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The Collingwood board and coach Nathan Buckley have expressed support for president Eddie McGuire, who believes his efforts to make amends with Adam Goodes will see him avoid sanction for comments about the Sydney player.
McGuire, who must undertake mediation with Goodes as part of the AFL's racial and religious vilification policy, will stay on as the club's leader, with Buckley lamenting the president's "bad moment" and the board backing him as a "magnificent president".
AFL chief executive Andrew Demetriou defended his initial comments on the issue on Wednesday morning, saying he was not fully aware of what had been said.
"Eddie McGuire understands that what he said was unacceptable. It was a comment that, whatever he chooses to say and however he puts it, racially vilified Adam Goodes," said Demetriou, who originally called the comment "un-Eddie-like".
"Eddie McGuire has made a mistake. Eddie McGuire has said things that were unacceptable and Eddie McGuire has apologised. He's apologised I reckon at least a hundred times," Demetriou said.
McGuire apologised again yesterday. "I think I've just about ticked every element of [the AFL's racial and religious vilification mediation process]. That is: shown remorse, squared up with Adam Goodes, which is the key point, and apologised. But I will go through it and do it . . . even to be seen to be doing it," he said on Thursday morning.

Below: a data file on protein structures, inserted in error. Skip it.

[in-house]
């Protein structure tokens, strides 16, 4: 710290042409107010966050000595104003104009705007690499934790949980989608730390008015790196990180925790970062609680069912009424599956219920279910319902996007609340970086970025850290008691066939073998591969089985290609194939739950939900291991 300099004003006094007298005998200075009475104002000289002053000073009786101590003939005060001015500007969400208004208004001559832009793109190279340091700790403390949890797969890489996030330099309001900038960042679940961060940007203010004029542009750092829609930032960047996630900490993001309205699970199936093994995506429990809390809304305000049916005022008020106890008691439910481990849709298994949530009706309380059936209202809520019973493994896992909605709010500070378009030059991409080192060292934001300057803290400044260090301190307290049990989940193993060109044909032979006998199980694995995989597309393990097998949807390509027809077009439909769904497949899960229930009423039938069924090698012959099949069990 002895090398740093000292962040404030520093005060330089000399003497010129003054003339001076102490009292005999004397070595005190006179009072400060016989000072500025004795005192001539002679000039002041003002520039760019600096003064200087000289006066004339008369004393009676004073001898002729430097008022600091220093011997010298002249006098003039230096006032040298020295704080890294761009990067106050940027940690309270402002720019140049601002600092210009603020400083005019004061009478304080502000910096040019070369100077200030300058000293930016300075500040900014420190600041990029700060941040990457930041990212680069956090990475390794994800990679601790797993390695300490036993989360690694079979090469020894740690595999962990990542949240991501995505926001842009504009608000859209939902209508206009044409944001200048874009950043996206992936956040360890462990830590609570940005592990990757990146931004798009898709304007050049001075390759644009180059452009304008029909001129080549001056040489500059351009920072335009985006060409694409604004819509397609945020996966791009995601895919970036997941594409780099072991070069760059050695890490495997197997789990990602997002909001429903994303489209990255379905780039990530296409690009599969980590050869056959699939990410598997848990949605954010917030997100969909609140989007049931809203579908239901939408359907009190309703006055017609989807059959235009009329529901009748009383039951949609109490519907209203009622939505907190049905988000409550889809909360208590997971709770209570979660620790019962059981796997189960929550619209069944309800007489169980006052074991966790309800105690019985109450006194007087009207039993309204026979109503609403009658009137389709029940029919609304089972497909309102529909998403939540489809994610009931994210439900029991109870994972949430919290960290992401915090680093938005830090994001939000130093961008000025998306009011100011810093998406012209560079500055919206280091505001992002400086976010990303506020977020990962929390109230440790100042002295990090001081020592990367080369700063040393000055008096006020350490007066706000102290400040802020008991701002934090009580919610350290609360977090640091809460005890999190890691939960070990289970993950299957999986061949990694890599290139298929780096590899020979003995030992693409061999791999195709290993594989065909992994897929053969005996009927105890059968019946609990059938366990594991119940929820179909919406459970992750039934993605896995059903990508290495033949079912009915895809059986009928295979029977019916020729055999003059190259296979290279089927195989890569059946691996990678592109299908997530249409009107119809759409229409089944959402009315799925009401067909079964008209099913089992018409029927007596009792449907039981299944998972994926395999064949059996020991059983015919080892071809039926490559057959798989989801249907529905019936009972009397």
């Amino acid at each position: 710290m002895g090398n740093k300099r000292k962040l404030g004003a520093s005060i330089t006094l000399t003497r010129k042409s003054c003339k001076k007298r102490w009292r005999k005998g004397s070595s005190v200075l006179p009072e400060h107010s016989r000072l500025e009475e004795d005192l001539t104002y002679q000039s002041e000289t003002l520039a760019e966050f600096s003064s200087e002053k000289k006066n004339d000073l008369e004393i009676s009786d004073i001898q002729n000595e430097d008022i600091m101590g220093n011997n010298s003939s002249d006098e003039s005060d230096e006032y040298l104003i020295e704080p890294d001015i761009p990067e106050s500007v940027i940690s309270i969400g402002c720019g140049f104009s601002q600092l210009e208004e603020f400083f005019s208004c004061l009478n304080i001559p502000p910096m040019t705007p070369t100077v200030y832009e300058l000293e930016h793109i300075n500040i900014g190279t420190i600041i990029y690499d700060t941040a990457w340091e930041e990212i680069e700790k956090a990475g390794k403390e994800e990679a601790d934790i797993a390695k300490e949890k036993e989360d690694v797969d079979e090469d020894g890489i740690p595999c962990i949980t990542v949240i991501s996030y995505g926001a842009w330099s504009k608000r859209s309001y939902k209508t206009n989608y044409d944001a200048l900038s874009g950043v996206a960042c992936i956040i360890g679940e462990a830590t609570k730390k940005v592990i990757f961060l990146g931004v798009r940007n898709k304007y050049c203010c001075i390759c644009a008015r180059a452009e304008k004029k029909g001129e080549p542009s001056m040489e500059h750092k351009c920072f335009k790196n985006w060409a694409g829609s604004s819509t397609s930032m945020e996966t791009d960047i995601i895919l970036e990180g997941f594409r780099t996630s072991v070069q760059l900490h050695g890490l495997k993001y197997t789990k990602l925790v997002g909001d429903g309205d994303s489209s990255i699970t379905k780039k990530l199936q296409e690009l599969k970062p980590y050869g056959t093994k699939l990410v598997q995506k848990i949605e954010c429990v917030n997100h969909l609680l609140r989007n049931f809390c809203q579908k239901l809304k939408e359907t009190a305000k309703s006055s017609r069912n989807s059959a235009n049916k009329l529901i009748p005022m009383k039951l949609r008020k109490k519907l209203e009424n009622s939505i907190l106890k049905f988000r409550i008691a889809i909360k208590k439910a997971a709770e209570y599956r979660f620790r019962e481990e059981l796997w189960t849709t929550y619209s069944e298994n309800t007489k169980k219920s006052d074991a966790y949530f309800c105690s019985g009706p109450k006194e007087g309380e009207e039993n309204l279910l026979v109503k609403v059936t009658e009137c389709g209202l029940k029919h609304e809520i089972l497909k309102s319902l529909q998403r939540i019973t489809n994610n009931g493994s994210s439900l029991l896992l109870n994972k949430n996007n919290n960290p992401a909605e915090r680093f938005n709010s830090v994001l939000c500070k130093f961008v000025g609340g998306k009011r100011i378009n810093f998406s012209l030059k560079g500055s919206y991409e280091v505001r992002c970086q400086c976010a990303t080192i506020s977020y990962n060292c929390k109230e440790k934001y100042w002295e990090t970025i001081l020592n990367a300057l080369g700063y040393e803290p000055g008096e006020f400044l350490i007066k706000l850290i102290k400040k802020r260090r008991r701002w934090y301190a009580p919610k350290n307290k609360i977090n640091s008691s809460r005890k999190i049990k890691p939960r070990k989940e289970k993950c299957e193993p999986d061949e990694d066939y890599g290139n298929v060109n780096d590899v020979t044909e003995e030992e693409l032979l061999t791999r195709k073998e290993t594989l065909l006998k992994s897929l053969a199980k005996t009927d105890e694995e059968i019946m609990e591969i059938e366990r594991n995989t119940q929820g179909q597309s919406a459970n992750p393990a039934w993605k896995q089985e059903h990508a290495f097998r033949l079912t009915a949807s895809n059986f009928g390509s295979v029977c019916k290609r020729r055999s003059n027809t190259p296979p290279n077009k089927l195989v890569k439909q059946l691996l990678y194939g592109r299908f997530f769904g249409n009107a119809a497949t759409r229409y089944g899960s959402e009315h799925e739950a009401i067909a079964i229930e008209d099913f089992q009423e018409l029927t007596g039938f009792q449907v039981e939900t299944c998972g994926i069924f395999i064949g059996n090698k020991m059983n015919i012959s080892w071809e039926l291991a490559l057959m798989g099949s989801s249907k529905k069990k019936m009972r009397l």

Buckley, speaking before he flew to Brisbane for Friday night's game against the Lions, described McGuire's comments as poor but noted that he had apologised unreservedly and taken responsibility for them.
"The bloke's in his 31st year of broadcasting. He's probably spent more time on air and had his head on TV more often then anyone I can remember in that time. He obviously made a mistake. After the thousands and thousands of hours, he's made a blue . . . and he's apologetic for it," Buckley said.
"This is a bigger issue than just Collingwood, it's a bigger issue than just footy, that's why there is so much public interest in it. It affects every person and I don't think it comes down necessarily to just a race issue.
"It's a respect issue. Does Eddie respect indigenous people? Absolutely. He's done so much good work and he's done so much positively to impact on the opportunities of indigenous people as he has for discriminated people in all works of life . . . and I think his record should stand for itself.
"There is no perfect person in this world and one of the other things that happens in this society is that we cut people down. We want to cut down the tall poppies, the people who are prepared to . . . stand up for something and elicit positive change in society as Eddie has done over a long period of time."
Collingwood's board moved to support McGuire, who had said that he would step away from his club, radio and television commitments during the mediation process if it was the best thing to do.
The club's vice-president, Jack Kennedy, said: "While we accept that Eddie made a mistake that caused serious offence to Adam Goodes and many more, we balance this against the work Eddie and the board have done . . . to make Collingwood an institution in football and society that our entire family can be proud of."